Reference : Gravettian weaponry: 23,500-year-old evidence of a composite barbed point from Les Pr...
Scientific journals : Article
Arts & humanities : Archaeology
http://hdl.handle.net/2268/223645
Gravettian weaponry: 23,500-year-old evidence of a composite barbed point from Les Prés de Laure (France)
English
Tomasso, Antonin mailto [Université de Liège - ULiège > Département des sciences historiques > Archéologie préhistorique >]
Rots, Veerle mailto [Université de Liège - ULiège > Département des sciences historiques > Archéologie préhistorique >]
Purdue, Louise []
Beyries, Sylvie []
Buckley, Mike []
Cheval, Carole []
Cnuts, Dries mailto [Université de Liège - ULiège > Département des sciences historiques > Département des sciences historiques >]
Coppe, Justin mailto [Université de Liège - ULiège > Département des sciences historiques > Archéologie préhistorique >]
Julien, Marie-Anne []
Grenet, Michel []
Lepers, Christian mailto [Université de Liège - ULiège > Département des sciences historiques > Archéologie préhistorique >]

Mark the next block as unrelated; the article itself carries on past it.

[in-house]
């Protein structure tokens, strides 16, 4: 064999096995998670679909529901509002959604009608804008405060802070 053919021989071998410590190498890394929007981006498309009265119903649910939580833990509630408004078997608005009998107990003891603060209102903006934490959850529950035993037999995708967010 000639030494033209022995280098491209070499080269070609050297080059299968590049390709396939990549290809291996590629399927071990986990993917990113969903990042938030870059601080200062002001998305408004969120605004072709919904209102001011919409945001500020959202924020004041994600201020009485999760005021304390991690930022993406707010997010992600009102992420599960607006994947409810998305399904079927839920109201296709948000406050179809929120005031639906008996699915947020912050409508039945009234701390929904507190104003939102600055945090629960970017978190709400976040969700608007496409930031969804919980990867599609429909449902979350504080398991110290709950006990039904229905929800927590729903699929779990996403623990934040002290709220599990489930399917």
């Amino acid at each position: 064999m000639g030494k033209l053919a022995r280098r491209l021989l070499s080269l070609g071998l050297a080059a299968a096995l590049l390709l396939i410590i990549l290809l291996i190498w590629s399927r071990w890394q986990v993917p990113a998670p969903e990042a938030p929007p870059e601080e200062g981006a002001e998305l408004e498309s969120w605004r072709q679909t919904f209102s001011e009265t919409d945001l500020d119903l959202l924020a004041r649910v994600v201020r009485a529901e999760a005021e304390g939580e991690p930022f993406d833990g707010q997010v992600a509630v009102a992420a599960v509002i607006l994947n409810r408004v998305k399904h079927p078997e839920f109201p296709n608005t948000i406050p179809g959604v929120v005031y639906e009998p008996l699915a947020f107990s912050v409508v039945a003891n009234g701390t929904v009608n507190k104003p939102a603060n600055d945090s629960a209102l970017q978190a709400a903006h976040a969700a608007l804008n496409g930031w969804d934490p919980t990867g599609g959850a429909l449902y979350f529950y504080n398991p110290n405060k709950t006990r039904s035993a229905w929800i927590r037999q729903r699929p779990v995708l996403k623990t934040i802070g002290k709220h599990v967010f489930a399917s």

M'hamdi, Mondher []
Simon, Patrick []
Sorin, Sabine []
Porraz, Guillaume []
21-May-2018
Journal of Archaeological Science
Elsevier
Yes (verified by ORBi)
International
0305-4403
1095-9238
Atlanta
United States
[en] Prehistory ; Upper Palaeolithic ; Weaponry
[en] Understanding hunting technology is pivotal in the study of adaptive and innovative forces that influenced the evolution of prehistoric societies. The manufacture, design and use of hunting weapons involve technical processes such as those of tool miniaturization, blank standardization and projection modes, but also influence broader demographic structures such as human subsistence strategies, territorial organization and socio-economic structures. Here we present a unique discovery from a newly uncovered site at Les Prés de Laure (Var, France). Excavations revealed a multi-stratified open-air site with archaeological units that were rapidly buried by the alluvium of the Jabron River. In 2015, 11 backed points were discovered in direct association with the remains of a bone point in a Gravettian layer dated to 23.5 ka cal BP. Wear and residue analysis of the lithic points in combination with complimentary experimental data converge to indicate that the find represents a bone point armed with lithic barbs and used as hunting weapon. This discovery is the oldest direct evidence for the manufacture and use of a composite hunting weapon and stimulates discussion on the style, function and design of prehistoric weapons.
Researchers ; Professionals ; Students
http://hdl.handle.net/2268/223645
10.1016/j.jas.2018.05.003

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